RESULTS: We identified intrinsic CD10 levels as a positive determinant of adipocyte maturation as well as browning potential of ASCs. Interestingly, CD10 regulates ASC's adipogenic maturation non-canonically by modulating endogenous lipolysis without affecting the classical peroxisome proliferator-activated receptor gamma (PPARγ)-dependent adipogenic pathways. Furthermore, our CD10-mediated screening analysis identified dexamethasone and retinoic acid as stimulator and inhibitor of adipogenesis, respectively, indicating CD10 as a useful biomarker for pro-adipogenic drug screening.
CONCLUSION: Overall, we establish CD10 as a functionally relevant ASC biomarker, which may be a prerequisite to identify high-quality cell populations for improving metabolic diseases.
METHODS: We screened the in-house built fluorescent library compounds that specifically bind human iPS cells. After tertiary screening, the selected probe was analyzed for its ability to detect reprogramming cells in the time-dependent manner using high-content imaging analysis. The probe was compared with conventional dyes in different reprogramming methods, cell types, and cell culture conditions. Cell sorting was performed with the fluorescent probe to analyze the early reprogramming cells for their pluripotent characteristics and genome-wide gene expression signatures by RNA-seq. Finally, the candidate reprogramming factor identified was investigated for its ability to modulate reprogramming efficiency.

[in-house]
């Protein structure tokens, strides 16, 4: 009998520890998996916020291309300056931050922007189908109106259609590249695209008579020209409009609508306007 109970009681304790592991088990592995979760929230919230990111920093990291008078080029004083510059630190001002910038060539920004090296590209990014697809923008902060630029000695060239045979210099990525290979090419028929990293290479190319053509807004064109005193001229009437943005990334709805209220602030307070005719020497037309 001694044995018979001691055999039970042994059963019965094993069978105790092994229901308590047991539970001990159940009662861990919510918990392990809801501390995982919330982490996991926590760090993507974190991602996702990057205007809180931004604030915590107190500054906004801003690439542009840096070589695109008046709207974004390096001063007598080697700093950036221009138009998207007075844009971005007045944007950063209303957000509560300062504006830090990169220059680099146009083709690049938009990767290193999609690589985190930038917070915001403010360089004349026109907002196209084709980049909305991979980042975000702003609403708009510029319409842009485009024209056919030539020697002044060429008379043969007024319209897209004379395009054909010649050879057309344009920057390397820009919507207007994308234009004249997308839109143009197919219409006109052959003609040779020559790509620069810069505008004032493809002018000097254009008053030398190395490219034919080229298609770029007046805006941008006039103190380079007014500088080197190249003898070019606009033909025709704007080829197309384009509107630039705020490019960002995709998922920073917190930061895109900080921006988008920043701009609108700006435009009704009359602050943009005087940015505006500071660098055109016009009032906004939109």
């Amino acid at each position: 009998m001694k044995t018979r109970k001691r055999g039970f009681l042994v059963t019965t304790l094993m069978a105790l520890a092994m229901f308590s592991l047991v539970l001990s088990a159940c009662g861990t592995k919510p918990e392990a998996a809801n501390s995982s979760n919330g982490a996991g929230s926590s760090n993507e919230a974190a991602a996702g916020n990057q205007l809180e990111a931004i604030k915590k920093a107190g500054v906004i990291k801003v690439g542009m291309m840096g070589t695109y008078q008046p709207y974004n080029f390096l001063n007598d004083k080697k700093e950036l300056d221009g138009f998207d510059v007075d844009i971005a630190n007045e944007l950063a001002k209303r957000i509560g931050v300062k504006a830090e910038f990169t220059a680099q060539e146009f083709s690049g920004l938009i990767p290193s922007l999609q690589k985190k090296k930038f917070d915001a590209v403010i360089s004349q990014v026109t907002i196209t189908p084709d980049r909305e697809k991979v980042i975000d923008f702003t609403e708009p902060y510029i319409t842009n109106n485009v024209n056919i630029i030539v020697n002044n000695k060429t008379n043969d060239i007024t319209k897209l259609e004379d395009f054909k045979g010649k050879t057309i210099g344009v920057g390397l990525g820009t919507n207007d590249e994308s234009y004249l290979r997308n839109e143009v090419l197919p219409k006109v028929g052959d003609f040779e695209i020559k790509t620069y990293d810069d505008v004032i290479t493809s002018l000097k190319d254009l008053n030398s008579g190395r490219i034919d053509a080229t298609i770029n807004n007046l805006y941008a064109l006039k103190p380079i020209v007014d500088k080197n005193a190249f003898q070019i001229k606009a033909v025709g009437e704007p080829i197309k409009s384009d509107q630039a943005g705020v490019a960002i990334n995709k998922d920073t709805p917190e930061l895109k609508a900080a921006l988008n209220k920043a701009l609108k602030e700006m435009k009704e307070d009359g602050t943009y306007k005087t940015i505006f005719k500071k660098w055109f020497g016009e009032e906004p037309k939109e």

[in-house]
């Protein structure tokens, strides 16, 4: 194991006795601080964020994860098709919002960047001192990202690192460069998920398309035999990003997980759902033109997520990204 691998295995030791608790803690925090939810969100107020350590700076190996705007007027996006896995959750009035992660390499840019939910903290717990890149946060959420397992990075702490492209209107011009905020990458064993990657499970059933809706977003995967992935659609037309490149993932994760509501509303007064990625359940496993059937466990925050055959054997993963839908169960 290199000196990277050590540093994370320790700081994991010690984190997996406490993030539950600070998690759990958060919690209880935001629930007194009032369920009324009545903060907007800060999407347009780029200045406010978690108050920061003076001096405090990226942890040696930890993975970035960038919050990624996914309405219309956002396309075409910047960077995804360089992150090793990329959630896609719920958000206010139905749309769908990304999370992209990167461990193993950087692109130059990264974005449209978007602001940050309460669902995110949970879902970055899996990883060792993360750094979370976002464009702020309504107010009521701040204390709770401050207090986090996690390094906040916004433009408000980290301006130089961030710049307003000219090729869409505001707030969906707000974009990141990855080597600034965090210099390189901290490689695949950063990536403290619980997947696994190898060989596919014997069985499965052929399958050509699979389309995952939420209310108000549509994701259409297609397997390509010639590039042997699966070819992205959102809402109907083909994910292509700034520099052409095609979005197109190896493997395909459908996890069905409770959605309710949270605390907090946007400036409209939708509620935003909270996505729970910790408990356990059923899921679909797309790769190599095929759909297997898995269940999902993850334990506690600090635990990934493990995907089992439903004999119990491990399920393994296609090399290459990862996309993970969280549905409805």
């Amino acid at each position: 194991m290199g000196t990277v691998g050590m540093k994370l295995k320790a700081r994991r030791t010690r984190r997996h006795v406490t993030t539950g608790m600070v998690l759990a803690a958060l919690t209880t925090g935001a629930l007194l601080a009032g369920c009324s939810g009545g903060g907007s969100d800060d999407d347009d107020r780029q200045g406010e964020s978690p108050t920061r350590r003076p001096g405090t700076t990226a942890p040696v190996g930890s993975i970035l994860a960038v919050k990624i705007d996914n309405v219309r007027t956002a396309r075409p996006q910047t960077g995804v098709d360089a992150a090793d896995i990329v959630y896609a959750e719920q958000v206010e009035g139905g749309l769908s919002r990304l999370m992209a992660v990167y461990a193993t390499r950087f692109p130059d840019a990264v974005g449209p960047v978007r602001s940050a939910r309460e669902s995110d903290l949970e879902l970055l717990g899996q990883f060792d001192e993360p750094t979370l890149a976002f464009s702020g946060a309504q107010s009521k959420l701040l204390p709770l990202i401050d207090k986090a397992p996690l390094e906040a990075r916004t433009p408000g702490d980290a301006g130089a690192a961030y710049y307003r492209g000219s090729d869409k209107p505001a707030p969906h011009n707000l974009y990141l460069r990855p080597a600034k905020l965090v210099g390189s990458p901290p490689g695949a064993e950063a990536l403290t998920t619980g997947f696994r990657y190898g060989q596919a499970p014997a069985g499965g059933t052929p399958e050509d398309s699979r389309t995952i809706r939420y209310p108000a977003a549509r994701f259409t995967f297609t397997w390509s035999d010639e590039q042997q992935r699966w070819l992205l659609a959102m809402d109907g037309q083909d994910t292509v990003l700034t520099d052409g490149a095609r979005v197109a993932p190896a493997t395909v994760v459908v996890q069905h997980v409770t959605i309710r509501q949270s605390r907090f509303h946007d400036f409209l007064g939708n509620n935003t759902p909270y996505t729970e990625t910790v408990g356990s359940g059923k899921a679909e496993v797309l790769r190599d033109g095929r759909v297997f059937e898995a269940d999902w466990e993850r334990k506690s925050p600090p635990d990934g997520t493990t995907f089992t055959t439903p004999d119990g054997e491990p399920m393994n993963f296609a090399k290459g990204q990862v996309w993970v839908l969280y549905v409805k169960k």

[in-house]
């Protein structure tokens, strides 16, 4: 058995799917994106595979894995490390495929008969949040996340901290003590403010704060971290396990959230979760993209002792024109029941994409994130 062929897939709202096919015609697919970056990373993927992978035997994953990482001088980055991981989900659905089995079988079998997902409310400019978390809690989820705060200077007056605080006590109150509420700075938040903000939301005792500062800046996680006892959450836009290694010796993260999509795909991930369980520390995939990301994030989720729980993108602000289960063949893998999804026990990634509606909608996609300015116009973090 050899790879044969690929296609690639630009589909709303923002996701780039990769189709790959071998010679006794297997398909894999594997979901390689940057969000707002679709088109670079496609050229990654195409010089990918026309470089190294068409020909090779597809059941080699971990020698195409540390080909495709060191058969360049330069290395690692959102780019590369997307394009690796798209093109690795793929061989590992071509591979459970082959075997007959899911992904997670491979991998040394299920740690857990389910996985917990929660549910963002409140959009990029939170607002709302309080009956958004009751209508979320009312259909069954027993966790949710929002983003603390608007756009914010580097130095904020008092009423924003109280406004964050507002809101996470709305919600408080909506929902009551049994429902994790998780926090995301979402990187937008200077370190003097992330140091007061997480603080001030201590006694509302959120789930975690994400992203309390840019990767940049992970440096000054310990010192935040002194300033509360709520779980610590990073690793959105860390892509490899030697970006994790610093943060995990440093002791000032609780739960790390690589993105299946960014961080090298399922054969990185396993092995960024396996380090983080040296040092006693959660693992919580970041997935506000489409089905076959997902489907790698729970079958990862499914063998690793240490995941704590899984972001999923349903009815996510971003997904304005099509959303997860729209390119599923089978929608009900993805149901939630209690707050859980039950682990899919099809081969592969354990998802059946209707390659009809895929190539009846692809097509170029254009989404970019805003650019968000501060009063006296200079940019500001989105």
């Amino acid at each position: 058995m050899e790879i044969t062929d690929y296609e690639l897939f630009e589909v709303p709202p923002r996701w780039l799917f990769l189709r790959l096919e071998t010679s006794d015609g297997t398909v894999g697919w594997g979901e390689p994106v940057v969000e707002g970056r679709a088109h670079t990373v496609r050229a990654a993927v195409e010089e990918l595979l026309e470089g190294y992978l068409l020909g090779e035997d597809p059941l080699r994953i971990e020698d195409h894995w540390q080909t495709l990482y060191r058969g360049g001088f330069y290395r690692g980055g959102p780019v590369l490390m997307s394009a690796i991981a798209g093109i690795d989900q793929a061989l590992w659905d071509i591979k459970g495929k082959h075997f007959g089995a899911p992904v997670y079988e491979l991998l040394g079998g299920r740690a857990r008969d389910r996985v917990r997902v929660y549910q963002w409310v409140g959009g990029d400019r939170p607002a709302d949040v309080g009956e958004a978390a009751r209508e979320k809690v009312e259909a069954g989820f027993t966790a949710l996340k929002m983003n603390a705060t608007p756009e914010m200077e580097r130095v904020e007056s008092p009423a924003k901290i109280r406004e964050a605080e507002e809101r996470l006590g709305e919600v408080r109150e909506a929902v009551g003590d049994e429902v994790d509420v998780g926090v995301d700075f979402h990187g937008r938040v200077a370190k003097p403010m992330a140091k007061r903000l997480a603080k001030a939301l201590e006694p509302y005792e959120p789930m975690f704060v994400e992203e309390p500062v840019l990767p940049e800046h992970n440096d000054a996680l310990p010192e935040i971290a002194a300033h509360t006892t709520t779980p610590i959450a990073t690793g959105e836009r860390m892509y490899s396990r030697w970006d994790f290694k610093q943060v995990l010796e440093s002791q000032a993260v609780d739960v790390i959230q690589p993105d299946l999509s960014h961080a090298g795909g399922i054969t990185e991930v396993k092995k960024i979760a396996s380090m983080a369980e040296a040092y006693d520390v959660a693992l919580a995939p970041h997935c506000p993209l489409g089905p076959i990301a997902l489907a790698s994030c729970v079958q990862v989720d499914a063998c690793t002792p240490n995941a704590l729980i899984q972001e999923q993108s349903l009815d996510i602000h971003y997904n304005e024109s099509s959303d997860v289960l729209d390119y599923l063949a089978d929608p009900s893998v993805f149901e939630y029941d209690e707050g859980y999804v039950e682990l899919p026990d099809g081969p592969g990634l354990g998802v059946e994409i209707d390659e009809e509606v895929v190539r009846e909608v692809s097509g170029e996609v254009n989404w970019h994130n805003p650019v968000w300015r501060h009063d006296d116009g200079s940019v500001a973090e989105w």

RESULTS: We identified a novel BODIPY-derived fluorescent probe, BDL-E5, which detects live human iPS cells at the early reprogramming stage. BDL-E5 can recognize authentic reprogramming cells around 7 days before iPS colonies are formed and stained positive with conventional pluripotent markers. Cell sorting of reprogrammed cells with BDL-E5 allowed generation of an increased number and higher quality of iPS cells. RNA sequencing analysis of BDL-E5-positive versus negative cells revealed early reprogramming patterns of gene expression, which notably included CREB1. Reprogramming efficiency was significantly increased by overexpression of CREB1 and decreased by knockdown of CREB1.
CONCLUSION: Collectively, BDL-E5 offers a valuable tool for delineating the early reprogramming pathway and clinically applicable commercial production of human iPS cells.
MATERIALS AND METHODS: Honey and some of its components, which include the sugars, the proteins, the hydrogen peroxide produced, and the phenolics, were exposed to cultured fibroblasts. The MTT colorimetric assay was used to assess cell viability and proliferation.
RESULTS: The stimulatory effect of honey on fibroblast proliferation was observed to be time- and dose-dependent. The continuous production of hydrogen peroxide by the honey-glucose oxidase system also acts to stimulate cell proliferation in a time- and dose-dependent manner. The presence of phenolics with antioxidant properties, on the other hand, renders protection to the cells against the toxic effect of hydrogen peroxide. However, the presence of a growth factor-like substance in honey could not be ascertained.
CONCLUSION: For the first time, honey and its major components were shown to exert stimulatory effects on cultured fibroblasts. Honey is therefore potentially useful in medicinal practices.